Language, as in the study of a foreign language, is one of those things that fascinates me while also driving me absolutely bananas. I’ve studied several and struggle at pretty much all of them, but I enjoy learning about them and that’s why I sometimes note interesting stories about language here at this very English-language internet place. A couple of stories caught my attention this week that I thought might interest at least some of you.
From Al-Monitor, there’s the story of Oded Amit, a 70 year old Iraqi Jew fighting probably in vain to preserve Judeo-Iraqi Arabic. Historically, of course, there was a substantial Jewish population in modern-day Iraq, going all the way back to the Babylonian captivity (read the Bible), and Iraq was for centuries really, after the Romans destroyed the Temple, the center of the worldwide Jewish community. Iraq continued to contain a large Jewish community all the way up to the 20th century, when the rise of antisemitism and hostilities over the situation in Mandatory Palestine began to kick in. The formation of Israel and the subsequent Arab-Israeli War made the situation for Jews throughout the Middle East untenable, and in the early 1950s tens of thousands of Iraqi Jews were airlifted to Israel. Another large group of Iraqi Jews left for Israel in the early 1970s (that’s when Amit’s family left), owing to harsh persecution after the Six Day War in 1967, and there’s been a steady trickle of Jews out of Iraq ever since. Some estimates in recent years put the number of Jews in Baghdad, which once had a relatively large Jewish population, in the single digits.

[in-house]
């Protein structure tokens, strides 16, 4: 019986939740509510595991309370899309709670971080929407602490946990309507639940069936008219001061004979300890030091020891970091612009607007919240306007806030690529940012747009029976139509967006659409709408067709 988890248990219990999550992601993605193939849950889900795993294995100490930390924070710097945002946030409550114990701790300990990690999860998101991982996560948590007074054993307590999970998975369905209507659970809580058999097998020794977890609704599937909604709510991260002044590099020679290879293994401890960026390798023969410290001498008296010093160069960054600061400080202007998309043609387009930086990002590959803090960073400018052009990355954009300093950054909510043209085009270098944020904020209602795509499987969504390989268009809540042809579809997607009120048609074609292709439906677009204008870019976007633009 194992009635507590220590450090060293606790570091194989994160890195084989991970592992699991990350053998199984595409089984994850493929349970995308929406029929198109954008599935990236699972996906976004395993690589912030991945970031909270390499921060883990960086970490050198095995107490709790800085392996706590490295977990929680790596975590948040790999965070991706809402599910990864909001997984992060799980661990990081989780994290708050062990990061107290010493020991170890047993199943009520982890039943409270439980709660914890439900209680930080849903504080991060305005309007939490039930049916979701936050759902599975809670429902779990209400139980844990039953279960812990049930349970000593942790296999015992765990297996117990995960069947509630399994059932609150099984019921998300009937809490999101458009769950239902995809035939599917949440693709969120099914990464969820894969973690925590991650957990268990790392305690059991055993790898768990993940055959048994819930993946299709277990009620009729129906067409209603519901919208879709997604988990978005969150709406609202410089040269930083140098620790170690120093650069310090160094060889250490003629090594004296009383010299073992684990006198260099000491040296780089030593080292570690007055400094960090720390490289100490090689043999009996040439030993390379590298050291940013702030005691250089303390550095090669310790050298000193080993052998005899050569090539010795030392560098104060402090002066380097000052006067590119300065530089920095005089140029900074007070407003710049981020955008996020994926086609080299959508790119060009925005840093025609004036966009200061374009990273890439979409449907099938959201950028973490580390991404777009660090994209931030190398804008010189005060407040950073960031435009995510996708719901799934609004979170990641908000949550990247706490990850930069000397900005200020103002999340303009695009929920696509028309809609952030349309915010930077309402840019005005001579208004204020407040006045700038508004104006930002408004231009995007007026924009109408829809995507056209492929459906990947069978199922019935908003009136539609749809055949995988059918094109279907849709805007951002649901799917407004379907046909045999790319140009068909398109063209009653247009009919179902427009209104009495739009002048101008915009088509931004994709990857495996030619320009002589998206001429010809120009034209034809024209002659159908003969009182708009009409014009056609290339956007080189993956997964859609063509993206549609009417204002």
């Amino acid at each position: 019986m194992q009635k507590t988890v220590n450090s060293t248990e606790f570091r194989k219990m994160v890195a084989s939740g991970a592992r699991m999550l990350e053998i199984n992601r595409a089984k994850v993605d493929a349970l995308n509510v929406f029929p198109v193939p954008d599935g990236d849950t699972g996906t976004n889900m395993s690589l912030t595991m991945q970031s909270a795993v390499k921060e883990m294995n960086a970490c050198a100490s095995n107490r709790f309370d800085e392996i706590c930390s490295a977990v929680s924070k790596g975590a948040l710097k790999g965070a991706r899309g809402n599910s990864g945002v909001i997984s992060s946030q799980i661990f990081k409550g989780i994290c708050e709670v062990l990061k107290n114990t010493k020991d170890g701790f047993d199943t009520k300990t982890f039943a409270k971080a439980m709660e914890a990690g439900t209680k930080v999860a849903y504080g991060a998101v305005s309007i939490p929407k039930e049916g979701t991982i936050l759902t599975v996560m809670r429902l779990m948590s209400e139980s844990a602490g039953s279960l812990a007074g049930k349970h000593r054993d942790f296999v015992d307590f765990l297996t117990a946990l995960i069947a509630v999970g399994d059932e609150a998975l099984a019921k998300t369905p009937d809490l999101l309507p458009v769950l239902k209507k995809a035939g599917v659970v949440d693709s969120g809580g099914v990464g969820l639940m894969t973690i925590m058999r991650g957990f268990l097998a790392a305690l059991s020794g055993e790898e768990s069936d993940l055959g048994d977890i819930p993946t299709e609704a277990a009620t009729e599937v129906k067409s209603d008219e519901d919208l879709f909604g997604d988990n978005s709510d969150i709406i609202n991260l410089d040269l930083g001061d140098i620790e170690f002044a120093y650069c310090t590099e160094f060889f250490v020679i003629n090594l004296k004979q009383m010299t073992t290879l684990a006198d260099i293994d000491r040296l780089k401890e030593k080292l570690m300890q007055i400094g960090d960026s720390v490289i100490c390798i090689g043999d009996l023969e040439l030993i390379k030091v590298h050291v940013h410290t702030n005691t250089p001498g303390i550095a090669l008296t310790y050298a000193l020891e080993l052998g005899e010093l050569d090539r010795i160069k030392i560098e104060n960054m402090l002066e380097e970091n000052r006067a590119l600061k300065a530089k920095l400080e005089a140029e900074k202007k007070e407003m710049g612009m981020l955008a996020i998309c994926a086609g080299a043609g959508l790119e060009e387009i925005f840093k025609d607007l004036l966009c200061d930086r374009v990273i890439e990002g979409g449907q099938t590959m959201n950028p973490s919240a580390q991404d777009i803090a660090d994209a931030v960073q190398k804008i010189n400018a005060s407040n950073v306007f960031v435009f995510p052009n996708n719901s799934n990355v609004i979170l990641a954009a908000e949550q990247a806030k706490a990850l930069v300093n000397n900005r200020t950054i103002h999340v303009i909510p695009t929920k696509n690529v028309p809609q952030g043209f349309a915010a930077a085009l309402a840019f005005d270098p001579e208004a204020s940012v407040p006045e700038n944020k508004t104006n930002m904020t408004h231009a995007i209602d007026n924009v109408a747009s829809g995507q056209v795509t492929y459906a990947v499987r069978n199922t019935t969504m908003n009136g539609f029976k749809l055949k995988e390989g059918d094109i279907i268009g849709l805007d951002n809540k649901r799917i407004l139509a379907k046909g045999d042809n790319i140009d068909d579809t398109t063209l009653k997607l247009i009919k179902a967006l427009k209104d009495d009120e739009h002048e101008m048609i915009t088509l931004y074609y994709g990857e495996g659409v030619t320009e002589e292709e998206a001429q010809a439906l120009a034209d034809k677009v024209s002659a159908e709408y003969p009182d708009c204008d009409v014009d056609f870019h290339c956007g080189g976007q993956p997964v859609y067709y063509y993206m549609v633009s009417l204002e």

During the centuries in which there was a large Jewish community living in predominantly Arab Iraq, that community, as isolated communities do, developed its own language. Mostly Arabic but incorporating elements from Hebrew, Aramaic, Turkish, etc., it’s a unique tongue that’s probably going to disappear not long after the last of the Jews who fled Iraq in the 20th century passes on. Amit has been trying to preserve it by teaching it to young people in Israel, with emphasis on one of its more unique characteristics: Continue reading